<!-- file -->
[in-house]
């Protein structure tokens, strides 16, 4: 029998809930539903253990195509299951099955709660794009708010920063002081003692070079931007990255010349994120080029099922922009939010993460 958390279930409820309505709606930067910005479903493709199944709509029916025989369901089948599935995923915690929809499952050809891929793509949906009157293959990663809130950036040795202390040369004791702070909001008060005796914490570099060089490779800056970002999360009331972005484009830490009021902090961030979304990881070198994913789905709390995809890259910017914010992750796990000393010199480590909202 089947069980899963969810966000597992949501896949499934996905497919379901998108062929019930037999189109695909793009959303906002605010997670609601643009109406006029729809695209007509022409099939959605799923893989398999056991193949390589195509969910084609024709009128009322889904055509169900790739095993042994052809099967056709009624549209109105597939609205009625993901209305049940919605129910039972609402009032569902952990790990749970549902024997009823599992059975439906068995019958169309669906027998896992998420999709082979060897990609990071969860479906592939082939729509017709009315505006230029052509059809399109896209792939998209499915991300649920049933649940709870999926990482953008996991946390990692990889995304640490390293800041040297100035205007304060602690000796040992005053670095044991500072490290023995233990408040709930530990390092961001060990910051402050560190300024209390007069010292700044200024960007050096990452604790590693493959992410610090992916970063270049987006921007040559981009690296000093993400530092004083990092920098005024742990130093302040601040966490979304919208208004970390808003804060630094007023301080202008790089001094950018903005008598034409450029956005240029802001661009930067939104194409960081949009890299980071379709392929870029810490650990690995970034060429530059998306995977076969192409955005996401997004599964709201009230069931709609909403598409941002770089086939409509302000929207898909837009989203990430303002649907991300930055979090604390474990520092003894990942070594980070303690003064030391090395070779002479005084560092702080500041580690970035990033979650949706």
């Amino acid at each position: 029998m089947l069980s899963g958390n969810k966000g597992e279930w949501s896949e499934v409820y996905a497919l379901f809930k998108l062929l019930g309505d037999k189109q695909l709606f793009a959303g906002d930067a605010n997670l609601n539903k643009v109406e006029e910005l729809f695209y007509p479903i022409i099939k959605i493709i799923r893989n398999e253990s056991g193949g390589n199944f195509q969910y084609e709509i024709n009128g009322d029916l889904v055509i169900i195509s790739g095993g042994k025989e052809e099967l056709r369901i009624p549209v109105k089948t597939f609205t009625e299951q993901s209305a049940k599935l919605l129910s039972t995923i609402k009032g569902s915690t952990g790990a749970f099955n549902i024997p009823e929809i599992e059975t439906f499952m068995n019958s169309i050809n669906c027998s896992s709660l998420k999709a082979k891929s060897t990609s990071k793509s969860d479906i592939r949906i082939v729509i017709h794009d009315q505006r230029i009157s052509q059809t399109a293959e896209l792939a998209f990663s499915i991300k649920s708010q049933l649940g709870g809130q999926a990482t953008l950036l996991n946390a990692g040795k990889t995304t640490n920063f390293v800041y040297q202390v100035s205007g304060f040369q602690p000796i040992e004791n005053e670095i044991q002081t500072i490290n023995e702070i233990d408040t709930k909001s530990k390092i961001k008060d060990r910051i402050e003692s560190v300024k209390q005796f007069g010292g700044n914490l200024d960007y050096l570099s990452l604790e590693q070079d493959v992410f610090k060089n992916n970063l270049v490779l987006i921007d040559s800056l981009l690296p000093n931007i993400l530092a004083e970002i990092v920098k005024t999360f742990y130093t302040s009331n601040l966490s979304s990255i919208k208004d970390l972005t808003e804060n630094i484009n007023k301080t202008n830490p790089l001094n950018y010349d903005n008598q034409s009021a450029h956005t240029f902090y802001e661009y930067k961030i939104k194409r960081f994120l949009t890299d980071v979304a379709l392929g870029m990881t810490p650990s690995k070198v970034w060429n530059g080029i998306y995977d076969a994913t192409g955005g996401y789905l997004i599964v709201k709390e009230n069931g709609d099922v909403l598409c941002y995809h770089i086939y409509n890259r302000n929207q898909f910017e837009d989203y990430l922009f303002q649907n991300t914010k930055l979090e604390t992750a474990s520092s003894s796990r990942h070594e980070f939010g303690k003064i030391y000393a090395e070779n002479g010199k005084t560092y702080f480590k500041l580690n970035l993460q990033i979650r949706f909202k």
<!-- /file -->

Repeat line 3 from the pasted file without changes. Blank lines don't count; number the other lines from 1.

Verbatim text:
């Amino acid at each position: 029998m089947l069980s899963g958390n969810k966000g597992e279930w949501s896949e499934v409820y996905a497919l379901f809930k998108l062929l019930g309505d037999k189109q695909l709606f793009a959303g906002d930067a605010n997670l609601n539903k643009v109406e006029e910005l729809f695209y007509p479903i022409i099939k959605i493709i799923r893989n398999e253990s056991g193949g390589n199944f195509q969910y084609e709509i024709n009128g009322d029916l889904v055509i169900i195509s790739g095993g042994k025989e052809e099967l056709r369901i009624p549209v109105k089948t597939f609205t009625e299951q993901s209305a049940k599935l919605l129910s039972t995923i609402k009032g569902s915690t952990g790990a749970f099955n549902i024997p009823e929809i599992e059975t439906f499952m068995n019958s169309i050809n669906c027998s896992s709660l998420k999709a082979k891929s060897t990609s990071k793509s969860d479906i592939r949906i082939v729509i017709h794009d009315q505006r230029i009157s052509q059809t399109a293959e896209l792939a998209f990663s499915i991300k649920s708010q049933l649940g709870g809130q999926a990482t953008l950036l996991n946390a990692g040795k990889t995304t640490n920063f390293v800041y040297q202390v100035s205007g304060f040369q602690p000796i040992e004791n005053e670095i044991q002081t500072i490290n023995e702070i233990d408040t709930k909001s530990k390092i961001k008060d060990r910051i402050e003692s560190v300024k209390q005796f007069g010292g700044n914490l200024d960007y050096l570099s990452l604790e590693q070079d493959v992410f610090k060089n992916n970063l270049v490779l987006i921007d040559s800056l981009l690296p000093n931007i993400l530092a004083e970002i990092v920098k005024t999360f742990y130093t302040s009331n601040l966490s979304s990255i919208k208004d970390l972005t808003e804060n630094i484009n007023k301080t202008n830490p790089l001094n950018y010349d903005n008598q034409s009021a450029h956005t240029f902090y802001e661009y930067k961030i939104k194409r960081f994120l949009t890299d980071v979304a379709l392929g870029m990881t810490p650990s690995k070198v970034w060429n530059g080029i998306y995977d076969a994913t192409g955005g996401y789905l997004i599964v709201k709390e009230n069931g709609d099922v909403l598409c941002y995809h770089i086939y409509n890259r302000n929207q898909f910017e837009d989203y990430l922009f303002q649907n991300t914010k930055l979090e604390t992750a474990s520092s003894s796990r990942h070594e980070f939010g303690k003064i030391y000393a090395e070779n002479g010199k005084t560092y702080f480590k500041l580690n970035l993460q990033i979650r949706f909202k």